Where there's smoke... ~Pacific Northwest
The day I arrived in Seattle, my mother kept saying there was a fire somewhere. When I arrived, I was easily swept up into the house activities – she and her friend Terry were installing lights on the deck. I passed along plastic clips that Terry nailed down. I watered her throngs of potted plants. The giant metallic containers are big enough to be bathtubs, and house Japanese maples, hibiscus, sweet peas and hydrangeas. Hoopla and Tala, my mom’s German Shepherd, chased each other on the fake grass. As we worked, every now and again, my mother would look out at the Puget Sound, and say, look at that smoke. I saw nothing.
We see what we want to see, and we see what our five senses take in. I had just arrived, and I was happy to be spending time with people I love in a city I know well. At six o’clock, with a glass of chardonnay in hand, and a suite of veggies in front of me to chop for our dinner, I saw comfort and ease. I just didn’t see it. That day.
My mom moved from Madison Park to West Seattle about five years ago. She wanted a water view, and absolutely found it. Her house sits high on a hill, and the backyard looks East over the Puget Sound. On clear days it’s easy to see the ferries scooting along between Fountleroy, Blake Island, or Whidbey. The Olympics cut the sky with a jagged edge behind the water, and sunsets are always magical.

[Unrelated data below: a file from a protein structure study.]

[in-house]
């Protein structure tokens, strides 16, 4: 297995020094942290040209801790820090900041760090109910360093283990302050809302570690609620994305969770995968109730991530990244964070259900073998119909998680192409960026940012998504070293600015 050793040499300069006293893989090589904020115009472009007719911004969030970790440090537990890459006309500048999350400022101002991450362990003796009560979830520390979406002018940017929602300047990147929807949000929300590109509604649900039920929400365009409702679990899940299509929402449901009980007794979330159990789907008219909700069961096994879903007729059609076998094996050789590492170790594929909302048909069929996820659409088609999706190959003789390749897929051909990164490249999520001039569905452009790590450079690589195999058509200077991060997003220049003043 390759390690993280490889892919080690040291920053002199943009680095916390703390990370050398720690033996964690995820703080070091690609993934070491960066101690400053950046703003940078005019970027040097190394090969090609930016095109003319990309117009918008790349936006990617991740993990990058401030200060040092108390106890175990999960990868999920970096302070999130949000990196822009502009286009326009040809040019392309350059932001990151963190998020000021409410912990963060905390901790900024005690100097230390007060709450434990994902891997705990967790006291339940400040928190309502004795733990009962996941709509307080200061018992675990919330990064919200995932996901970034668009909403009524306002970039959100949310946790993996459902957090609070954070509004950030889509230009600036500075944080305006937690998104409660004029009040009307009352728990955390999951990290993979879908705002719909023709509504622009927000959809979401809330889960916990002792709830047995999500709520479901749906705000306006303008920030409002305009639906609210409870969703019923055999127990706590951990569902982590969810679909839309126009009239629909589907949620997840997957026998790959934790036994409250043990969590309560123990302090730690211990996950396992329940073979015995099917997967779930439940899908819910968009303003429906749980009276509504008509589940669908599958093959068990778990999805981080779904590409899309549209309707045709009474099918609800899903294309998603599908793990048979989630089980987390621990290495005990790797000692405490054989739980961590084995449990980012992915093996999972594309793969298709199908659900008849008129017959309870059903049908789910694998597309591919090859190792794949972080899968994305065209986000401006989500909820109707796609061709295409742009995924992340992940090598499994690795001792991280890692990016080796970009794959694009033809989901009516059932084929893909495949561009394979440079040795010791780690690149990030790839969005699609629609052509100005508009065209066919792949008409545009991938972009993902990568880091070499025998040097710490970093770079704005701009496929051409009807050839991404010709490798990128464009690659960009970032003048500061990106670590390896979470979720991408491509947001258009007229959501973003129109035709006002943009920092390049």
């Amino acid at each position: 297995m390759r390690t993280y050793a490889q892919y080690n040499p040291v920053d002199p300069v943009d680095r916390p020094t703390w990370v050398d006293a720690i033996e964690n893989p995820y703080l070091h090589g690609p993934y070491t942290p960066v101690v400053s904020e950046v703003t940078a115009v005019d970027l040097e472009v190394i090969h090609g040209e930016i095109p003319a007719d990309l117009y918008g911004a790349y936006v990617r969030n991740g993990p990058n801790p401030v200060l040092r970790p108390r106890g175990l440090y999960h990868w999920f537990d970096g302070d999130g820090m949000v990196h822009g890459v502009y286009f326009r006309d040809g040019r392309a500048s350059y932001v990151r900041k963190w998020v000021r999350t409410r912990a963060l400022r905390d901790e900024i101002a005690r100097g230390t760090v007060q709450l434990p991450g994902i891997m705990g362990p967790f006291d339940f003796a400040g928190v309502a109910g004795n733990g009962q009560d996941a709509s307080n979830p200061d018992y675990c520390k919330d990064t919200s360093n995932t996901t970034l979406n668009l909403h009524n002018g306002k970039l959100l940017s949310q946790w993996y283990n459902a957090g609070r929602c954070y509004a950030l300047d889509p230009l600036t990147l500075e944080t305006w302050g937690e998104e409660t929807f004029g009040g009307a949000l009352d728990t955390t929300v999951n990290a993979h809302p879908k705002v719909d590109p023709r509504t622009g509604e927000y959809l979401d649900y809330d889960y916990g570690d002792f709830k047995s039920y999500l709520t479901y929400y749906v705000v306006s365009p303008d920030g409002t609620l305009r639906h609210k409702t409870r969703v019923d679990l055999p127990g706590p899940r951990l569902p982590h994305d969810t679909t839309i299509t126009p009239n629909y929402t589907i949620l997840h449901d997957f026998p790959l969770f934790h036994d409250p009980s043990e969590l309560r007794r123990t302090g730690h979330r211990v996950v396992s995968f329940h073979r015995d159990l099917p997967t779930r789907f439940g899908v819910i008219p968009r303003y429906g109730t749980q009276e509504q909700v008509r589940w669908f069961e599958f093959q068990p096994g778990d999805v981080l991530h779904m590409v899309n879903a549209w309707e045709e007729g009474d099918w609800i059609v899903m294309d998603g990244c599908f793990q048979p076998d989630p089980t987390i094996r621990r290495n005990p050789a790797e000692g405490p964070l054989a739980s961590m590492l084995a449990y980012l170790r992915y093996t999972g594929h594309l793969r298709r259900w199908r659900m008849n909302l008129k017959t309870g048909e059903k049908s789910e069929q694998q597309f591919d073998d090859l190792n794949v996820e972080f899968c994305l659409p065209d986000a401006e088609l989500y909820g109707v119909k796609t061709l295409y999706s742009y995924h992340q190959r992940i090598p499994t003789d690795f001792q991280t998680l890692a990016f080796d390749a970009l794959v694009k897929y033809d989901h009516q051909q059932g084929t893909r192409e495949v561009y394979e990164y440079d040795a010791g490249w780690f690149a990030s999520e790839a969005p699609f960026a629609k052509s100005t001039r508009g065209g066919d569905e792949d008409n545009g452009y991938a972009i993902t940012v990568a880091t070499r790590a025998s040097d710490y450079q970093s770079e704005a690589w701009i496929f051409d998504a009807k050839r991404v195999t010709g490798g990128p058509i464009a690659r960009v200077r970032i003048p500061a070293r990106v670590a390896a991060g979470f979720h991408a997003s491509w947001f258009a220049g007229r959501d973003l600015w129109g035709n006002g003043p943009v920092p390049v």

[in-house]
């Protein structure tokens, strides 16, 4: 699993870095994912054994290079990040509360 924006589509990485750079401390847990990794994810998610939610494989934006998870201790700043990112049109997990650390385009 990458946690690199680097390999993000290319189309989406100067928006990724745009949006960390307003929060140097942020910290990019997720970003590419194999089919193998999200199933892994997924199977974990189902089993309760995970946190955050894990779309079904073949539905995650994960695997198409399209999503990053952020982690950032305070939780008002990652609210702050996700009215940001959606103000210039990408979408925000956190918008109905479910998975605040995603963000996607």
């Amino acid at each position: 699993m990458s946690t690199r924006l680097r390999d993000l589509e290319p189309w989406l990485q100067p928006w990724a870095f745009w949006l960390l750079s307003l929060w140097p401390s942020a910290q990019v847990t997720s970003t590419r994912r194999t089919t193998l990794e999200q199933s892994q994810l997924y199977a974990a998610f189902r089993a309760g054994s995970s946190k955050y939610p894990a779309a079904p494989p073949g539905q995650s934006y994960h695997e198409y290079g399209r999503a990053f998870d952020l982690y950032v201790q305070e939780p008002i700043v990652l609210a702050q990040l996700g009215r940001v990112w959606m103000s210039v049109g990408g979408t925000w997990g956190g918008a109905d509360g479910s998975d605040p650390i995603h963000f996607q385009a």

The next morning, before I’d even poured my via coffee into hot water, my mother told me it was going to be a tough day – her eyes were burning. I walked out on the deck to discover a swath of white where there should have been water, island forests and sky. It was as if someone dripped water over a wet watercolor painting, and washed the image away. We saw the houses below, and bits of the forest north and south, but the water blended into the sky, and everything between them was gone. I saw the smoke before it affected me. I was still fine.
A bit of googling led us to discover that the smoke was caused by wildfires burning across British Columbia, Canada. A wind had pulled the air south into our range, and the smoke would last a few days. I only planned to stay in Seattle for a few days.